Facebook, Microsoft and Google have joined together with other tech giants to create the Core Infrastructure Initiative, aiming to prevent the next Heartbleed bug.
The Core Infrastructure Initiative has been formed by the Linux Foundation and is devoted to preventing potential major bugs like Heartbleed in the future.
It will focus on funding development of critical software infrastructure that requires financial aid.
“After we’re done updating our software and swapping our certificates, what can we learn? What can be done differently?” said Core Infrastructure Initiative executive director, Jim Zemlin about the aftermath of Heartbleed. “Obviously, in retrospect, I wish we had done this a long time ago.”
The Linux Foundation itself will hold the money, but members like Facebook, Microsoft, Google and IBM will decide where that money goes.
“Maintaining the health of the community projects that produce software critical to the security and safety of Internet commerce is in everyone’s interest,” said Professor Eben Moglen of Columbia Law School, Founding Director of the Software Freedom Law Centre. “The Linux Foundation, and the companies joining this Initiative, are enabling these dedicated programmers to continue maintaining and improving the free and open source software that makes the Net work safely for us all.”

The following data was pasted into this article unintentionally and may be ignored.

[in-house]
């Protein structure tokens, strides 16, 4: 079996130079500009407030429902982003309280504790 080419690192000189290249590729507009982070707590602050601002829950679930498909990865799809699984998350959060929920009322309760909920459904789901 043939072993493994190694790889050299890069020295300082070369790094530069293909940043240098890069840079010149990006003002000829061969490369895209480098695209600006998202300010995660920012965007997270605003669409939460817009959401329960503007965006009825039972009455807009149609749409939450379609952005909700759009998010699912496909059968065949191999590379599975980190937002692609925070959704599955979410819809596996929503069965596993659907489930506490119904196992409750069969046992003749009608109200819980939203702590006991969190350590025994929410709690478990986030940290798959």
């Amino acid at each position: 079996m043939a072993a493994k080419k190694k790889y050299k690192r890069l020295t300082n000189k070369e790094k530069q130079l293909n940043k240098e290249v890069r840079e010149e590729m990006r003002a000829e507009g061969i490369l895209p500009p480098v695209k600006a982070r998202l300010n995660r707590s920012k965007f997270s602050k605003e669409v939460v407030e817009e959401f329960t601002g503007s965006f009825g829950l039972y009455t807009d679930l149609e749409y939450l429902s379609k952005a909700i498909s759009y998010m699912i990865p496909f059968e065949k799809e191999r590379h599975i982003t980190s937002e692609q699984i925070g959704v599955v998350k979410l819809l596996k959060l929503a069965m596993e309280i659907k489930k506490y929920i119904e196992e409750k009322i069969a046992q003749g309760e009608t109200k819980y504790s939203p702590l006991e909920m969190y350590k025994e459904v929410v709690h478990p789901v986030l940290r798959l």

Each member of the Core Infrastructure Initiative has committed to donating a minimum $100,000 each year for the next three years to begin with. Twelve companies are already on board, meaning the Initiative has already secured $3.6 million in funding that will be amassed over three years.
Of course, Open SSL will be addressed first by the Initiative, but the group also has PGP, OpenCrytolab and ModSSL in its site for potential future projects.
“Hopefully, five years from now when we look back, we’ll say one of the things we learned was how important it is to have these decisions proactively,” added Zemlin.